Sam Bankman-Fried, the disgraced former FTX CEO facing prison time, wined and dined a top government regulator official at a swanky Washington, D.C., restaurant with his FTX colleagues while lobbying for friendly industry regulations, emails show.
On Oct. 5, 2021, Bankman-Fried, FTX General Counsel Ryne Miller, and then-FTX President Brett Harrison went to dinner at the luxury Indian restaurant Rasika West End with Dan Berkovitz, who at the time was a commissioner for the U.S. Commodity Futures Trading Commission, one of several agencies that regulate cryptocurrency, according to emails obtained by the watchdog Protect the Public’s Trust and shared with the Washington Examiner.
It remains unclear what was discussed at the dinner, which occurred while Bankman-Fried was lobbying the CFTC to amend trading rules that would have given FTX more freedom and power over the cryptocurrency world. The former CEO courted the CFTC to back a proposal that would let FTX customers borrow trading money — which some officials reportedly supported secretly even though some regulators lamented it would destabilize markets.
FTX’s lawyer, Miller, paid the bill at the Rasika dinner and appears to have later been reimbursed to some degree by Berkovitz, according to the emails, which were released under the Freedom of Information Act and have not been reported on until now.
“Sam Bankman-Fried plans to be in DC this week,” wrote Miller to Berkovitz on Oct. 3. “We have some time for a Tuesday slot — any chance you’d be interested in meeting up. I can also offer some other time slots if that’s better.”
Later, upon agreeing to a meeting at Rasika, Miller noted that other attendees may be Zach Dexter, CEO of the cryptocurrency company Ledger X and the former CEO of FTX, former CFTC Commissioner Mark Wetjen, who joined FTX as head of policy and regulatory strategy, and also Michelle Bond, CEO of the Association for Digital Assets Markets. It is unclear whether these individuals attended the dinner.
“They are all pleasant and good for discussion. But can keep it small if you prefer,” wrote Miller.
The average entree at Rasika clocks in at over $25, and the restaurant boasts a dinner wine list with bottles ranging from $45 to $450. But Miller, who, according to the emails, appears to have paid the bill, only asked Berkovitz for $50.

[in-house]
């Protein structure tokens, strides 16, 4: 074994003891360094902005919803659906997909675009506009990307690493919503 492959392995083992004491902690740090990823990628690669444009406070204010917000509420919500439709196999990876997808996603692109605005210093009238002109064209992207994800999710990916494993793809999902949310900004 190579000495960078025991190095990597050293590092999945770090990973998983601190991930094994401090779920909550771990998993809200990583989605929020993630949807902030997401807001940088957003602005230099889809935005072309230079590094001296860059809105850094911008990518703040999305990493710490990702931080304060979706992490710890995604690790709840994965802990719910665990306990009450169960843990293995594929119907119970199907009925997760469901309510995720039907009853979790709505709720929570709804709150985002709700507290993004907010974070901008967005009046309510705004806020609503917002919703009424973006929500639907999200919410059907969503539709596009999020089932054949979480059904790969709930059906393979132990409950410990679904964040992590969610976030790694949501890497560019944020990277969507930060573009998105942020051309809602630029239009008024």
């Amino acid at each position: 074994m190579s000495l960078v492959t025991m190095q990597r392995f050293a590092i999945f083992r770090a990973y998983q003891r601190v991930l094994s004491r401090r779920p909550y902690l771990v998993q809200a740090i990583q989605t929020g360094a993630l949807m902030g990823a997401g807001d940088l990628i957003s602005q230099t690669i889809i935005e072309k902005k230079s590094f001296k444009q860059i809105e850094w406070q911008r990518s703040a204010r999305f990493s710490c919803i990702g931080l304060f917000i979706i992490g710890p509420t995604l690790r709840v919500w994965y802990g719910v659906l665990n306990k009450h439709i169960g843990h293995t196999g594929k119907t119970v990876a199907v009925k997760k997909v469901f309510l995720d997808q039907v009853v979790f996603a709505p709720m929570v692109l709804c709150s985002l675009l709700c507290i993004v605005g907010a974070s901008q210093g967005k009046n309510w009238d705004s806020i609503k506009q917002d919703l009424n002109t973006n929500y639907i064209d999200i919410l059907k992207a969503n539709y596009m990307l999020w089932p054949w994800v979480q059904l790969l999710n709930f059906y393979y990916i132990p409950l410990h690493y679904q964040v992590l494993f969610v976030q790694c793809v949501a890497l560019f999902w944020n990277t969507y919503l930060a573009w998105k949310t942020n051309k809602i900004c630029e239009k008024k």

“Commissioner,” wrote Miller to Berkovitz on Oct. 5. “Your dinner bill was $50. For Rasika West. You may send via Paypal to [email protected]”
“Thanks, Ryne,” Berkovitz replied two days later, on Oct. 7. “I’m making the payment to PayPal now. Let me know if you don’t receive it. Here’s a copy of the article I gave to Sam. Enjoy!”
“Received and thank you for the article,” said Miller. “Wishing you all the best in the new adventure.”
It is unclear what article Berkovitz was referring to. A receipt for the alleged PayPal transaction was also not included in the email thread.
“If ever there were a scene to conjure up a vision of a D.C. rigged toward corrupt insiders at the expense of the little guy, it would be difficult to top this one,” Michael Chamberlain, director of Protect the Public’s Trust, told the Washington Examiner. “Not long before its collapse and a raft of fraud charges, SBF and his gang were wooing one of their would-be regulators no doubt to try to manipulate the regulations to their advantage.”
The emails are yet another window into Bankman-Fried and FTX’s once-cozy relationship with the U.S. government. But that relationship has now been destroyed amid the exchange’s shocking collapse.
Bankman-Fried, who was once worth roughly $26.5 billion, is being charged by the Justice Department with money laundering and various types of fraud after FTX allegedly diverted billions of dollars in customer funds to Alameda Research, a bankrupt cryptocurrency group that Bankman-Fried also founded. He faces up to 115 years in prison.
During trips to D.C. in the past year, Bankman-Fried often met with the CFTC, according to reports. The agency has been slammed for allegedly catering to the cryptocurrency industry and taking little action to impose regulations that could protect investors from a volatile market.
The CFTC on Dec. 13 charged Bankman-Fried, FTX, and Alameda with causing “the loss of over $8 billion in FTX customer deposits,” according to a court filing.
Bankman-Fried sought to gain influence with officials at the CFTC, and at other agencies, so FTX could become “umpires of the crypto industry,” the Washington Examiner reported based on an October 2021 email exchange between the former FTX CEO and Berkovitz.
“Apparently, if you spout the right rhetoric and throw millions in the right corners you, too, can get a private dinner with the people who write the rules you have to live by,” added Chamberlain.